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3.3 is not currently in Ubuntu it seems. The most recent version is still 3.2. One thing you can do is package it yourself. This is (probably) not difficult. Here is an outline of how you could go about it.

  1. Download 3.3 sources from the Nagios site or wherever.

  2. Download Ubuntu sources for 3.2 or whatever version you have available

     apt-get source nagios3
    
  3. Copy the debian directory from the unpacked sources directory of the Ubuntu
    nagios3 sources.

  4. Modify debian/rules and debian/control and possibly other files as necessary.

  5. Install build dependencies

    apt-get build-dep nagios3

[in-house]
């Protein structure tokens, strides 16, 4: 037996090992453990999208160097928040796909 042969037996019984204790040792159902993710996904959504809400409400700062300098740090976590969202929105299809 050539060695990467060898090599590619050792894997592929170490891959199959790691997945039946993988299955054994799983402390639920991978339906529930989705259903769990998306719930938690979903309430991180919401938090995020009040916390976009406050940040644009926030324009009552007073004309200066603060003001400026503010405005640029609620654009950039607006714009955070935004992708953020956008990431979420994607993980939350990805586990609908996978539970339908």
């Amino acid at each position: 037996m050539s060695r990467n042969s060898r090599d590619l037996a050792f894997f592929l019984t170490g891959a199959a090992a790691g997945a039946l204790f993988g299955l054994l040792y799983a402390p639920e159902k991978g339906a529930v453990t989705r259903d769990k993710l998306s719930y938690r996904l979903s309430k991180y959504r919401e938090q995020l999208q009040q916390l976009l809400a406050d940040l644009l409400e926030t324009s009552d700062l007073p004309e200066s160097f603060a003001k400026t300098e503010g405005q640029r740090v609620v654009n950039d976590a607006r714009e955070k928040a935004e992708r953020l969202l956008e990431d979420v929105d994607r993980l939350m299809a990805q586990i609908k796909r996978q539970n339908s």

6. Compile the package. I use

    debuild binary
    

    which uses the package devscripts.If patches have been applied to the original
    source, you will need to refresh them against the new source. If there are
    patches, and they don't apply to the new source, you'll see errors here.

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Hey @Faheem Mitha, Thanks for the answer, and your recent comment. What should I google for when trying to learn how to "Modify debian/rules and debian/control and possibly other files as necessary." ? –  cwd Jul 27 '12 at 17:33
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@cwd: If you get the 3.4 version from quantal, you don't need to modify anything much. Just install the build dependencies and build the package. I'd get the quantal version sources as a first step. In any case, the usual starting point for information on Debian packaging is Debian New Maintainers' Guide –  Faheem Mitha Jul 27 '12 at 18:13